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Most B.C. COVID cases are in 20 to 40-year-olds with 1 or fewer doses: top doctor

B.C. health minister warns that the unimmunized might face consequences at work or in travel
Provincial Health Officer Dr. Bonnie Henry talks about B.C.’s plan to restart the province during a press conference at Legislature in Victoria, B.C., on May 25, 2021. THE CANADIAN PRESS/Chad Hipolito

British Columbia’s top doctor says the surge in COVID-19 cases is fuelled by those between the ages of 20 and 40 who are unvaccinated or have only had one dose.

The latest daily case count reached 342 on Wednesday, a figure not seen since late May, but Dr. Bonnie Henry says clusters of infections were expected.

Henry says the key is that health officials aren’t seeing widespread transmission to at-risk groups such as seniors because they have a high rate of immunization.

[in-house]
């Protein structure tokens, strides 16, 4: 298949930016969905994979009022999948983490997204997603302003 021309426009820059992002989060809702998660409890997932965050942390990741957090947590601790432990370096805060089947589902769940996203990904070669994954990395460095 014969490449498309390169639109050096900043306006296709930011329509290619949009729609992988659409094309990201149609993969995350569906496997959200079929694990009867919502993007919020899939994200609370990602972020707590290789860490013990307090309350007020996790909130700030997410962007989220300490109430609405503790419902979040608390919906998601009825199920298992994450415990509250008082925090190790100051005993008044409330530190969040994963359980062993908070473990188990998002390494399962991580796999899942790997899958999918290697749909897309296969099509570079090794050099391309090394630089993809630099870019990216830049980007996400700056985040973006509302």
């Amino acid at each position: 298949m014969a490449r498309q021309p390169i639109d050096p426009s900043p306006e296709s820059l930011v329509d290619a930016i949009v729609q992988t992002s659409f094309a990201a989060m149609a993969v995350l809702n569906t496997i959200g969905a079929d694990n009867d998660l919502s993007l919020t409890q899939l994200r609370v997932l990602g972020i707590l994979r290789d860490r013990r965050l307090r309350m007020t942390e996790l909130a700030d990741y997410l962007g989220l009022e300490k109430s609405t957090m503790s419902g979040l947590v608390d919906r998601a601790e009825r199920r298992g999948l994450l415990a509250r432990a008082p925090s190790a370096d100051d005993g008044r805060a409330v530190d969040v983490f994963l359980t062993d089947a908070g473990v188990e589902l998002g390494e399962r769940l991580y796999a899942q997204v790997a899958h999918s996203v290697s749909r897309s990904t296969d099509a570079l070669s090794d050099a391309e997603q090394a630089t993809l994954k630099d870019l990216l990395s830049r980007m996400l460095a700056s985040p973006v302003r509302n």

She says pandemic modelling shows the Delta variant is more transmissible, which means immunization rates must go up, and even a small increase in vaccinations makes a difference.

Health Minister Adrian Dix says people aren’t obliged to get vaccinated, but warns that the unimmunized might face consequences at work and certainly if they hope to travel outside of the country.

The government’s promotion of “Walk-in Wednesday” saw more than 16,500 people go to clinics across the province without an appointment to get vaccinated, with more than 6,000 going for their first shot.

—The Canadian Press

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